was supposed to be released in early April
, but just a few days before that release the plans had changed. David Airlie really wanted to get his Radeon driver rewrite
merged sooner rather than later, and some other changes were pending that also held up the Mesa 7.5 release.
A change to the version numbering convention for the Mesa releases was proposed and accepted as well. Rather than having the odd numbered releases be the development versions (i.e. Mesa 7.1 and 7.3) and the even numbered releases being stable (i.e. Mesa 7.2 and Mesa 7.4), the first release in each release stream (such as Mesa 7.5.0) will be the "development" release while the next minor version (such as Mesa 7.5.1) will be the version that is more tested and contains additional bug fixes and should be stable. While a lot has been going on within the Mesa community, the first release candidate for Mesa 7.5.0 is now available.
The single biggest change in Mesa 7.5 is the mainlining of the Gallium3D
driver architecture. Gallium3D is now developed within the mainline Mesa code-base, but still this much-improved driver interface is not yet ready for the public limelight. The Gallium3D drivers for Intel, NVIDIA, and ATI/AMD hardware are still lacking, but as the year moves on we should see more improvements in this area.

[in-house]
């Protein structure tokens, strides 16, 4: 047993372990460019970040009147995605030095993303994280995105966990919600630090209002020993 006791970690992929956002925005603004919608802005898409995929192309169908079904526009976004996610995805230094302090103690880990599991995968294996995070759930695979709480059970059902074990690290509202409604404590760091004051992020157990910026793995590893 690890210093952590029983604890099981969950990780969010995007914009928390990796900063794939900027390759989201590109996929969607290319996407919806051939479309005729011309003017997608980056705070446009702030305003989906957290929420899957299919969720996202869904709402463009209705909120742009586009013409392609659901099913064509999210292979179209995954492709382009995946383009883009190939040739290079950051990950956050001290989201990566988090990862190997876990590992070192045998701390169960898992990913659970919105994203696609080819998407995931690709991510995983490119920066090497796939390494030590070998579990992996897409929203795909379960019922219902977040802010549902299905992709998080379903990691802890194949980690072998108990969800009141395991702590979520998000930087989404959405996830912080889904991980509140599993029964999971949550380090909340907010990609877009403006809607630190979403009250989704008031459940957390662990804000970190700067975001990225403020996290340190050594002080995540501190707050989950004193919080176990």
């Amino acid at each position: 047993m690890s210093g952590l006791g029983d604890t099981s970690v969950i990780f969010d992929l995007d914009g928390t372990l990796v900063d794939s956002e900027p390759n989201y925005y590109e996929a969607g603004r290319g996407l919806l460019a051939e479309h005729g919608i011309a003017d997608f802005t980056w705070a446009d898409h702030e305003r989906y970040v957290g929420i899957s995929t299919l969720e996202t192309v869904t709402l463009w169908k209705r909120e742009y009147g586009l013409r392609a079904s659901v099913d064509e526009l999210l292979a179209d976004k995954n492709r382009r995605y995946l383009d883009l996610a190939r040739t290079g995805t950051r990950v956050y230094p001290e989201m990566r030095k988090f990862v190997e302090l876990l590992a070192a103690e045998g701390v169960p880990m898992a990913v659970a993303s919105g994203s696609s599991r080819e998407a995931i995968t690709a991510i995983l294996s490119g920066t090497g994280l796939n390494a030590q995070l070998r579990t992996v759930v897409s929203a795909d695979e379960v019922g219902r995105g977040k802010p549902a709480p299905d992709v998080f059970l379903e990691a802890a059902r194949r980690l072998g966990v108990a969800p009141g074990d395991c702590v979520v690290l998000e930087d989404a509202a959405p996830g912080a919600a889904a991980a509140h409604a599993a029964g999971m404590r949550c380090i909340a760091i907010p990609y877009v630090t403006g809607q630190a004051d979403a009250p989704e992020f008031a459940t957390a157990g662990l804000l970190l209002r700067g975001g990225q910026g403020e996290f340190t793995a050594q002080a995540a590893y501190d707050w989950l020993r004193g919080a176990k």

Gallium3D is designed to make driver development easier and more effective by being able to write a "simple" driver that interfaces with Gallium3D and then the generic state trackers target a unified API where any driver can then access the OpenGL support and other features. An OpenVG state tracker
was recently released, there is an OpenCL state tracker
due out this summer, and a shader-based video decoding interface
also in the cooker.
Besides the integration of Gallium3D, Mesa 7.5 introduces support for the following OpenGL extensions: GL_ARB_framebuffer_object, GL_EXT_vertex_array_bgra, GL_NV_texture_env_combine4, and GL_EXT_texture_swizzle. These new OpenGL extensions are present in the software-based Mesa implementation, but if you want hardware acceleration they right now can only be found in the Intel driver.
Other new work in Mesa 7.5 include reworked two-sided stencil support via GL_ATI_separate_stencil and GL_EXT_stencil_two_side and OpenGL 2.0. Specific to those using SPARC-based hardware, there are various Assembly optimizations. Lastly, Mesa 7.5 has initial support for separate compilation units in GLSL compiler.
The Mesa 7.5 Release Candidate 1 announcement can be found on the Mesa development list
. The source code to this newest release can be found in the Mesa3D.org beta directory